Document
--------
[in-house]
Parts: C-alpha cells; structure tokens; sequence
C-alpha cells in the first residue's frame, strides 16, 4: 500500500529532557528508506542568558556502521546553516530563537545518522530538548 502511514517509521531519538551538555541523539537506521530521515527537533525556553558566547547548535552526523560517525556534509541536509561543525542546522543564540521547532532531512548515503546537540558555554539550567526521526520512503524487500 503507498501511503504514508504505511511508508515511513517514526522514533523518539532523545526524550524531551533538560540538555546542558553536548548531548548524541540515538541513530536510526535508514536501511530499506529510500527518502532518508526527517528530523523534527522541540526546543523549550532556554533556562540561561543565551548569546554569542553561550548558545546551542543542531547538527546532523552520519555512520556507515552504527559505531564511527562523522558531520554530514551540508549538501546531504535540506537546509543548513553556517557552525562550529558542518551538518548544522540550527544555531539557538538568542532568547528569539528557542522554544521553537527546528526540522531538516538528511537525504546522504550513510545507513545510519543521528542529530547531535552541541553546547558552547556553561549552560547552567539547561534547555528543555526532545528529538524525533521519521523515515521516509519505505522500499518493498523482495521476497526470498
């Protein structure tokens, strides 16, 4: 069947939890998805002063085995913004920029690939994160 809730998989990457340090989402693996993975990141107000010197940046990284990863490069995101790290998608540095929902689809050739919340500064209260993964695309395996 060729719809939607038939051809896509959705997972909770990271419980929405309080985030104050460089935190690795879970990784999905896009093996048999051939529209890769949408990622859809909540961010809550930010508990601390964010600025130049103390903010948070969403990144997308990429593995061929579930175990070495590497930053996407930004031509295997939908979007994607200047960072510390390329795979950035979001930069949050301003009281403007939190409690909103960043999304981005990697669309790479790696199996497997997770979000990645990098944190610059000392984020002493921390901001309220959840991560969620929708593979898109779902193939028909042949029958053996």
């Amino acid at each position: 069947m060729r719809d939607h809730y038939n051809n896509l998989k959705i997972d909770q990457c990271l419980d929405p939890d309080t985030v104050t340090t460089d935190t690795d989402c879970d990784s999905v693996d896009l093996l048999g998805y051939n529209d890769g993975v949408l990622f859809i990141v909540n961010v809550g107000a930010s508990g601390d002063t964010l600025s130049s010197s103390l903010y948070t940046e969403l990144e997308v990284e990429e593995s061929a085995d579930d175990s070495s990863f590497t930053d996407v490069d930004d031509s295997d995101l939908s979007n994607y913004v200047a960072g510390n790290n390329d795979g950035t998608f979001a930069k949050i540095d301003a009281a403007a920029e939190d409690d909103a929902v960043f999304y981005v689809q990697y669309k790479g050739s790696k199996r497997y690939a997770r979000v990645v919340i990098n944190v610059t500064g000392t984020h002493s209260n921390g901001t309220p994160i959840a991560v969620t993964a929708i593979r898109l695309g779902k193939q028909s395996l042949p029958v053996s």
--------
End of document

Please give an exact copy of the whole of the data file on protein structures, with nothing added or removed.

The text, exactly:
[in-house]
Parts: C-alpha cells; structure tokens; sequence
C-alpha cells in the first residue's frame, strides 16, 4: 500500500529532557528508506542568558556502521546553516530563537545518522530538548 502511514517509521531519538551538555541523539537506521530521515527537533525556553558566547547548535552526523560517525556534509541536509561543525542546522543564540521547532532531512548515503546537540558555554539550567526521526520512503524487500 503507498501511503504514508504505511511508508515511513517514526522514533523518539532523545526524550524531551533538560540538555546542558553536548548531548548524541540515538541513530536510526535508514536501511530499506529510500527518502532518508526527517528530523523534527522541540526546543523549550532556554533556562540561561543565551548569546554569542553561550548558545546551542543542531547538527546532523552520519555512520556507515552504527559505531564511527562523522558531520554530514551540508549538501546531504535540506537546509543548513553556517557552525562550529558542518551538518548544522540550527544555531539557538538568542532568547528569539528557542522554544521553537527546528526540522531538516538528511537525504546522504550513510545507513545510519543521528542529530547531535552541541553546547558552547556553561549552560547552567539547561534547555528543555526532545528529538524525533521519521523515515521516509519505505522500499518493498523482495521476497526470498
């Protein structure tokens, strides 16, 4: 069947939890998805002063085995913004920029690939994160 809730998989990457340090989402693996993975990141107000010197940046990284990863490069995101790290998608540095929902689809050739919340500064209260993964695309395996 060729719809939607038939051809896509959705997972909770990271419980929405309080985030104050460089935190690795879970990784999905896009093996048999051939529209890769949408990622859809909540961010809550930010508990601390964010600025130049103390903010948070969403990144997308990429593995061929579930175990070495590497930053996407930004031509295997939908979007994607200047960072510390390329795979950035979001930069949050301003009281403007939190409690909103960043999304981005990697669309790479790696199996497997997770979000990645990098944190610059000392984020002493921390901001309220959840991560969620929708593979898109779902193939028909042949029958053996």
């Amino acid at each position: 069947m060729r719809d939607h809730y038939n051809n896509l998989k959705i997972d909770q990457c990271l419980d929405p939890d309080t985030v104050t340090t460089d935190t690795d989402c879970d990784s999905v693996d896009l093996l048999g998805y051939n529209d890769g993975v949408l990622f859809i990141v909540n961010v809550g107000a930010s508990g601390d002063t964010l600025s130049s010197s103390l903010y948070t940046e969403l990144e997308v990284e990429e593995s061929a085995d579930d175990s070495s990863f590497t930053d996407v490069d930004d031509s295997d995101l939908s979007n994607y913004v200047a960072g510390n790290n390329d795979g950035t998608f979001a930069k949050i540095d301003a009281a403007a920029e939190d409690d909103a929902v960043f999304y981005v689809q990697y669309k790479g050739s790696k199996r497997y690939a997770r979000v990645v919340i990098n944190v610059t500064g000392t984020h002493s209260n921390g901001t309220p994160i959840a991560v969620t993964a929708i593979r898109l695309g779902k193939q028909s395996l042949p029958v053996s």